Yes, it’s that time again – time to link arms with a trusted confidante (ie: me) and take a stroll down memory lane. BYO mosquito repellent and hayfever medication.
Recently I have been contemplating that most treacherous of life events – puberty. A younger colleague of mine has just begun on this road to adult gargoyle-hood and is most vexed at the appearance of mould where there was no mould before. It was while I was advising him of the necessity of a meticulous morning-and-evening cleansing routine to keep this problem in check, that I decided I should re-read some classics related to this special time for young gargoyles and fleshlings alike.
To that end I selected two that I remembered well (or at least I thought I did…): the perennial favourite Are You There God? It’s Me, Margaret by Judy Blume and Pig City by Louis Sachar.
It may come as a surprise to those of you who have read Are You There God?…., but on re-reading I had absolutely no recollection of any of the content pertaining to Margaret’s investigations into different religions. None, whatsoever. How could this be? I wondered – clearly, this was an important part of the main character’s growth and development throughout the plot. It’s even mentioned in the title, for goodness sake.
It was about this time that I began to suspect that on my initial reading, drawn by content arguably more interesting to a young buck undergoing certain important life changes, that I may have skipped the bits about religion and flicked through to the advice about increasing one’s bust…..Yes, dear reader, I believe that I may have been guilty of skipping large chunks of the story in order to get to the spicy bits! Surely, though, this small infraction can be forgiven – as creatures of stone, gargoyles have a vested interest in busts (of the artistic, sculptural variety) and advice as to how to make a bigger one could be just the ticket for a gargoyle without a lower half to take a step up in the world, so to speak.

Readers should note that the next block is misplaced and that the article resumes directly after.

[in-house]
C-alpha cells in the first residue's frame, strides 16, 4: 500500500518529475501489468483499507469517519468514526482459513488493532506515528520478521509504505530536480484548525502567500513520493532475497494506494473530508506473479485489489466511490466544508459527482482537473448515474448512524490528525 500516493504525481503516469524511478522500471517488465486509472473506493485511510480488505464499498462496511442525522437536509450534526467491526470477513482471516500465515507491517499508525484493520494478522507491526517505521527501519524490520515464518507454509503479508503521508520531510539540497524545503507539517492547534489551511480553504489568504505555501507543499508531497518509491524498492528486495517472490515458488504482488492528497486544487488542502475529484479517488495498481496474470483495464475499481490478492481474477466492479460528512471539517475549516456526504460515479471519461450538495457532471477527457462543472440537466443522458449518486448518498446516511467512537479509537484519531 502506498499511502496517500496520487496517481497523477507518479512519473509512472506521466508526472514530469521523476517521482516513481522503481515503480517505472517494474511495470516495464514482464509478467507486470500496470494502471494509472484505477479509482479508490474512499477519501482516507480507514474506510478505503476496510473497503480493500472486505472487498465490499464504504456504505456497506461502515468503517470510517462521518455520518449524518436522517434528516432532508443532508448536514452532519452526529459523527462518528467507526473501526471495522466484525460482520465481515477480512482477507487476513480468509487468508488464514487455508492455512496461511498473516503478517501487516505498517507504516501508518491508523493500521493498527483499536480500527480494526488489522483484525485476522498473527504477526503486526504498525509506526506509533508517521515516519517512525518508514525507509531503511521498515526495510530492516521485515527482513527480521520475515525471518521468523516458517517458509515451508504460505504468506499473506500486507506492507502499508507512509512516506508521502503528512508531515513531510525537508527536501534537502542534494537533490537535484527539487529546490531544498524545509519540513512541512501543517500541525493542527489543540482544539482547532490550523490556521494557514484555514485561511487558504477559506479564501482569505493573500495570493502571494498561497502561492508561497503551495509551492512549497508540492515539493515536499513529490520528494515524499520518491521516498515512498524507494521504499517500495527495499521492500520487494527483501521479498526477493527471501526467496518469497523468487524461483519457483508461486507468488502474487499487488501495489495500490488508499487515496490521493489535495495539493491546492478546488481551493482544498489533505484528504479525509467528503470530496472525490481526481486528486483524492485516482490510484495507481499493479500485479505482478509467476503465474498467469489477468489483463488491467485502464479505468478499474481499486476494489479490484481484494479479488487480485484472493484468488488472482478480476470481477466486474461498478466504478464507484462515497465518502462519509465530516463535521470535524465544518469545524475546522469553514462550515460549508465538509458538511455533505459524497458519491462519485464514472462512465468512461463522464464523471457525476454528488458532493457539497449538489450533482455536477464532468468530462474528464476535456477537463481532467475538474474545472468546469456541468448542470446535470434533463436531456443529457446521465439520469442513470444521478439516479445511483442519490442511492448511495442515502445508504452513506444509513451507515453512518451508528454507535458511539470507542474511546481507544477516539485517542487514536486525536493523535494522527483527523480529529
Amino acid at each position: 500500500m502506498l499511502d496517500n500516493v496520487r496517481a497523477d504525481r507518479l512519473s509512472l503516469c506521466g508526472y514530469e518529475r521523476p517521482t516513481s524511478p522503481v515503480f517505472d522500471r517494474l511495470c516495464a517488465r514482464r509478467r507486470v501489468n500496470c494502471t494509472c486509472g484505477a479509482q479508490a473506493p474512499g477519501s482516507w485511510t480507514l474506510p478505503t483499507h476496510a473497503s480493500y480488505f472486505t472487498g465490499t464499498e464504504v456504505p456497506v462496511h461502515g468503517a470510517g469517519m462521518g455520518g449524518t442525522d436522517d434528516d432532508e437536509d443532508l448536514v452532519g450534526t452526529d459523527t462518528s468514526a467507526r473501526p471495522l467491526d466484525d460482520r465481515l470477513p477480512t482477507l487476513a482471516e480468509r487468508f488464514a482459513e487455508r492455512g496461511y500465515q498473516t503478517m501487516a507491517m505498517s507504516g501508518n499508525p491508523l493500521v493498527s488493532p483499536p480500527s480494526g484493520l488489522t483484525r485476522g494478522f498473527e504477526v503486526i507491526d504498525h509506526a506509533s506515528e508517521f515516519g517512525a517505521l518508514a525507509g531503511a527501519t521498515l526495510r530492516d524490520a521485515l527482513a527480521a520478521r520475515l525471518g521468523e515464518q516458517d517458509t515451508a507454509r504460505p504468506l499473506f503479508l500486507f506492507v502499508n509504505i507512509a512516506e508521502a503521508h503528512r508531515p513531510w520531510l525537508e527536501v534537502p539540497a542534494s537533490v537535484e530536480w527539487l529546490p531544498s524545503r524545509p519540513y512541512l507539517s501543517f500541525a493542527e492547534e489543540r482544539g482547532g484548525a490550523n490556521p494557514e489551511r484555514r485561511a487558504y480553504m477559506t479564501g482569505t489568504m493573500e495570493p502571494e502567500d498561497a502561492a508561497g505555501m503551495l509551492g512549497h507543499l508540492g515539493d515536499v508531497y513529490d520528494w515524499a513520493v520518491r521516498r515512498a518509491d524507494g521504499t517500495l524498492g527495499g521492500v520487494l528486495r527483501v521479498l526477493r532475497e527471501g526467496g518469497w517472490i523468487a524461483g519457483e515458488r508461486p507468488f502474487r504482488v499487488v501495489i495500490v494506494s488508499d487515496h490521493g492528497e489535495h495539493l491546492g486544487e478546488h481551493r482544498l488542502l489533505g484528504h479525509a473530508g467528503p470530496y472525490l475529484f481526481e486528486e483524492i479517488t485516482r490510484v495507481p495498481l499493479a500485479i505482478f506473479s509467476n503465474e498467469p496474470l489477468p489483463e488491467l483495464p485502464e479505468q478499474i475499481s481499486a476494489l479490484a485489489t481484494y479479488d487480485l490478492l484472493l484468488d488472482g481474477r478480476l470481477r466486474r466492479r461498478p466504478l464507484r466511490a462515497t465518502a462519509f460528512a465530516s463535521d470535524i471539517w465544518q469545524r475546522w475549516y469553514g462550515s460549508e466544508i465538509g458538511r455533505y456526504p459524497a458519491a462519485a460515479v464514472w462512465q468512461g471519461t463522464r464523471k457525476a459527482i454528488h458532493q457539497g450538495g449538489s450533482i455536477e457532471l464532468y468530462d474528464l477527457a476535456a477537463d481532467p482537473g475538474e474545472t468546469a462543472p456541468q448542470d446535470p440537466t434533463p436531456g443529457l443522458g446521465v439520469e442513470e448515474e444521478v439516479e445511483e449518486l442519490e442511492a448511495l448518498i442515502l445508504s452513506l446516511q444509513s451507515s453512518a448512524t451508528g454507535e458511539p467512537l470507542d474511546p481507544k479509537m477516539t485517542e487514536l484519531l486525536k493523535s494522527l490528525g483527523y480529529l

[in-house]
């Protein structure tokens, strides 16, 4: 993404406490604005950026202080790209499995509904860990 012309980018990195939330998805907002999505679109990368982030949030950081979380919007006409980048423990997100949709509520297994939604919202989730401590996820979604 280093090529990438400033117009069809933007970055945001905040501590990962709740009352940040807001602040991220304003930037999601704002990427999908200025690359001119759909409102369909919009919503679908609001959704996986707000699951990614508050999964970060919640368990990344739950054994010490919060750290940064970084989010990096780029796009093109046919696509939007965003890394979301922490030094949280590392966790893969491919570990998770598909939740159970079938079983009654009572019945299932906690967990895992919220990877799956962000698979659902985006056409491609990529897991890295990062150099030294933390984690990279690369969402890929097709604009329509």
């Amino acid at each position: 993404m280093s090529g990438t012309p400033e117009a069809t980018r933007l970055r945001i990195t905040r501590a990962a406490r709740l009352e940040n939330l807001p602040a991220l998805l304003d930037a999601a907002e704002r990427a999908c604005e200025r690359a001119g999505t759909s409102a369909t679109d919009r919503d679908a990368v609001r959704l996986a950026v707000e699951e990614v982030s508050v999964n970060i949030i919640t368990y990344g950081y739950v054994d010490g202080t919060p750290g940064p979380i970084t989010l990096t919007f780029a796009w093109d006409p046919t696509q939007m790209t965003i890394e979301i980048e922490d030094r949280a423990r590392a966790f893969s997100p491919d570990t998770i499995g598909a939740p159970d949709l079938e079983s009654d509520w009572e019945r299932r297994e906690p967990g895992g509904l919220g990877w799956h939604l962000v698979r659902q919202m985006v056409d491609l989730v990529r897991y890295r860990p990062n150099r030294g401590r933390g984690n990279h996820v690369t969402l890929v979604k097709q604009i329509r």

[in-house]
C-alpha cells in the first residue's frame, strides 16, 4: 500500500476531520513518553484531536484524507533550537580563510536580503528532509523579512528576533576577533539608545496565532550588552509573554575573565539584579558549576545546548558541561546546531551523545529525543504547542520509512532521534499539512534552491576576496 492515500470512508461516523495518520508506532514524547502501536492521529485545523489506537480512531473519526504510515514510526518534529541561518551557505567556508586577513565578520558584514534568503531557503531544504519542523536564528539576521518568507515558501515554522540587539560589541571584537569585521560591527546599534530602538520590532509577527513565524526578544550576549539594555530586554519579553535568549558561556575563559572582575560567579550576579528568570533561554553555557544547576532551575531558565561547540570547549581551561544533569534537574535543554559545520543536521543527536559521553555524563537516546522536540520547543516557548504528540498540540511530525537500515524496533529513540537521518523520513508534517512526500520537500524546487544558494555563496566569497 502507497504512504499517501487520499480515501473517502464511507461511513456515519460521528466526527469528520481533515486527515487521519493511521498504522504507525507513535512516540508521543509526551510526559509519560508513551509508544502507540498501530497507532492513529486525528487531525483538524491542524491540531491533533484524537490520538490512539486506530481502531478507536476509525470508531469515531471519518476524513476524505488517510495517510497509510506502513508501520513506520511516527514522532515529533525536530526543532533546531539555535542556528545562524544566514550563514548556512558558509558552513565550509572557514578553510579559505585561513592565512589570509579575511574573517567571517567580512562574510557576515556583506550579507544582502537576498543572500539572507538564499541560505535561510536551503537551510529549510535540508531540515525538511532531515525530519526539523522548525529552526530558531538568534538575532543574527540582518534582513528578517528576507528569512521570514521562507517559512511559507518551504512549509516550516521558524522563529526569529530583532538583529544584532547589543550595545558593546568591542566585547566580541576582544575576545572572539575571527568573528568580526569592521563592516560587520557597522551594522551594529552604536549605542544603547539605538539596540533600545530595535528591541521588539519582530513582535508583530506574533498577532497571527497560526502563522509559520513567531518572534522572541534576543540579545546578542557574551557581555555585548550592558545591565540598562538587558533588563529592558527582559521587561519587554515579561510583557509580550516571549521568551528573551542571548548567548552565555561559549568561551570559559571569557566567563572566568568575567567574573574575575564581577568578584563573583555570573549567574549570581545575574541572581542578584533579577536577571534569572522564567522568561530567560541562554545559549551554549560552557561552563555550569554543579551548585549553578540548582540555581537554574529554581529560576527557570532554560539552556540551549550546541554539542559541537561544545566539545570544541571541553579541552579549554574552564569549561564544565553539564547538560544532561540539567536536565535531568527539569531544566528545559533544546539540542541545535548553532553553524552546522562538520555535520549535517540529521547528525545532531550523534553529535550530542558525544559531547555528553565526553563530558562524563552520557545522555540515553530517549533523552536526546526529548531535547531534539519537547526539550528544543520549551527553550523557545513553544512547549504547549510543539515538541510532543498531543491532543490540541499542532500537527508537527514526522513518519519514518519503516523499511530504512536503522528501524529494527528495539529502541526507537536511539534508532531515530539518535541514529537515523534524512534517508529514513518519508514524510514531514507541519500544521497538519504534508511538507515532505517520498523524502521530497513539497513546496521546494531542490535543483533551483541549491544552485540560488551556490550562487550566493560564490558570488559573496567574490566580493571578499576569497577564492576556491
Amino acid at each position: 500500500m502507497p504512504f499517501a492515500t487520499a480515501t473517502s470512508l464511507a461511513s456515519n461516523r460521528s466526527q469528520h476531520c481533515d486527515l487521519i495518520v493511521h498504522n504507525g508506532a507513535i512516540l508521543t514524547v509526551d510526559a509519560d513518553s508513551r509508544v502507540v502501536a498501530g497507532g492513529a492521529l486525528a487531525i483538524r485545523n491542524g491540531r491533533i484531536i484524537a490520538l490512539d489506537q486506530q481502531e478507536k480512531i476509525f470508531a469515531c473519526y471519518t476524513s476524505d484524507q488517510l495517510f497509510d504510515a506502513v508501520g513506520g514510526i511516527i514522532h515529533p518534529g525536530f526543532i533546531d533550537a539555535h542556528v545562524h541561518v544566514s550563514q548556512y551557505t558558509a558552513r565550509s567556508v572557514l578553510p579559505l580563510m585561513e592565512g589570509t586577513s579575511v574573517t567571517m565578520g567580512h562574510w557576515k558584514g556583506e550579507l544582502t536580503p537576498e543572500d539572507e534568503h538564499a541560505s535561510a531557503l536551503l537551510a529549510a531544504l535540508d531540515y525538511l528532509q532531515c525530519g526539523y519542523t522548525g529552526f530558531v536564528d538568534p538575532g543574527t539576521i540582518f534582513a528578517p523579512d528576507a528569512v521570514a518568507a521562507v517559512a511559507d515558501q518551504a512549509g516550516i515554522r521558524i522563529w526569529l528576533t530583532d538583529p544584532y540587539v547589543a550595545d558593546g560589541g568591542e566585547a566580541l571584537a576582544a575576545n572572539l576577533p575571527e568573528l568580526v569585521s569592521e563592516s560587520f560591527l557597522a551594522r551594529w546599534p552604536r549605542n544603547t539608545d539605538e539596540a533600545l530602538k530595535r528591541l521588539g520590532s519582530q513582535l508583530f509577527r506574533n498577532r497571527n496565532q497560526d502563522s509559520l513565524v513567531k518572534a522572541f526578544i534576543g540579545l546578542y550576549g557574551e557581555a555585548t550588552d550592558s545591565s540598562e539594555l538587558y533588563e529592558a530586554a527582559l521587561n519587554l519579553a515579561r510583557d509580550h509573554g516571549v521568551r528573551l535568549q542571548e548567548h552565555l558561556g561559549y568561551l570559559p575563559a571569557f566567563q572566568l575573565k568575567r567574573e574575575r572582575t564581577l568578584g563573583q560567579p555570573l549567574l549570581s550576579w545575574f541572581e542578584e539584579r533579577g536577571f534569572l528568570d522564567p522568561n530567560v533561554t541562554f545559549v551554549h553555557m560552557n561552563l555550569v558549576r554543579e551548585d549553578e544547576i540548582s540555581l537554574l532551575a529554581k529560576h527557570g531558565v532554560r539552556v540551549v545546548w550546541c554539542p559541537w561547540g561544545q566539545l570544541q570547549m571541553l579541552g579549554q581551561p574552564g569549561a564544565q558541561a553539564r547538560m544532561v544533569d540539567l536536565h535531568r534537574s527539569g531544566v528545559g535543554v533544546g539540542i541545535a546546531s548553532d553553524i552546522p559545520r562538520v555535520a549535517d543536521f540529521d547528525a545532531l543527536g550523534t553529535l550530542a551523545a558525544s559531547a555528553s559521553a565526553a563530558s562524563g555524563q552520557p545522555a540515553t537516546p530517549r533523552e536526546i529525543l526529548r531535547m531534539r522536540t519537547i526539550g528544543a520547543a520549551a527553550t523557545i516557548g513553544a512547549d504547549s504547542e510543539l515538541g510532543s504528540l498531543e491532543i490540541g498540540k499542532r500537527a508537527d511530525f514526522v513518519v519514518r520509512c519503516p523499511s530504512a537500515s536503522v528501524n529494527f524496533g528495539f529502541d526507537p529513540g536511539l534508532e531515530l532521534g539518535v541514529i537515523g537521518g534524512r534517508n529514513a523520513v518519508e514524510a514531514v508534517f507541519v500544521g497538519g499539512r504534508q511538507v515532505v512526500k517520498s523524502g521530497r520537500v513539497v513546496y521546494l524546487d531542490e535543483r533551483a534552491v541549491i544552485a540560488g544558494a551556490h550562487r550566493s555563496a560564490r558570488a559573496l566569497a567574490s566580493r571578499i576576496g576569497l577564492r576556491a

In re-reading Pig City, you will be pleased to know I did not uncover any nasty surprises about content I had forgotten, for this book was certainly on high rotation in my reading list at that time. Strangely though, I had forgotten all about the book itself until I recently overheard something that jogged my memory and I felt an immediate need to search it out.
The story follows the sixth-grade school year of Laura Sibbie and friends as they grope their way up, down and across the social ladder through the creation of various clubs. The initiations and subsequent fall-out of these friendships make up the bulk of the story, and very entertaining it is too. This is a much milder take on the beginnings of adolescence than that presented in Judy Blume’s work – the characters still have the charm and innocence that Blume’s more wordly girls do not.
Having had its first outing in 1987 though, I wonder how much the events in Pig City mirror the experiences of today’s children in grade six and seven. I can’t help but feel that the squabbles depicted here would nowadays be more likely to occur in a younger age group than the technology-savvy, know-all-about-it pre-teens of the post-noughties.
I must say, having re-dipped the toe into books about this life event, I feel I must seek out more as the embarrassing predicaments in which the characters find themselves are really quite fun to read about.
Any suggestions from fellow bloggers about classic “growing up” reads to tackle?
Until next time,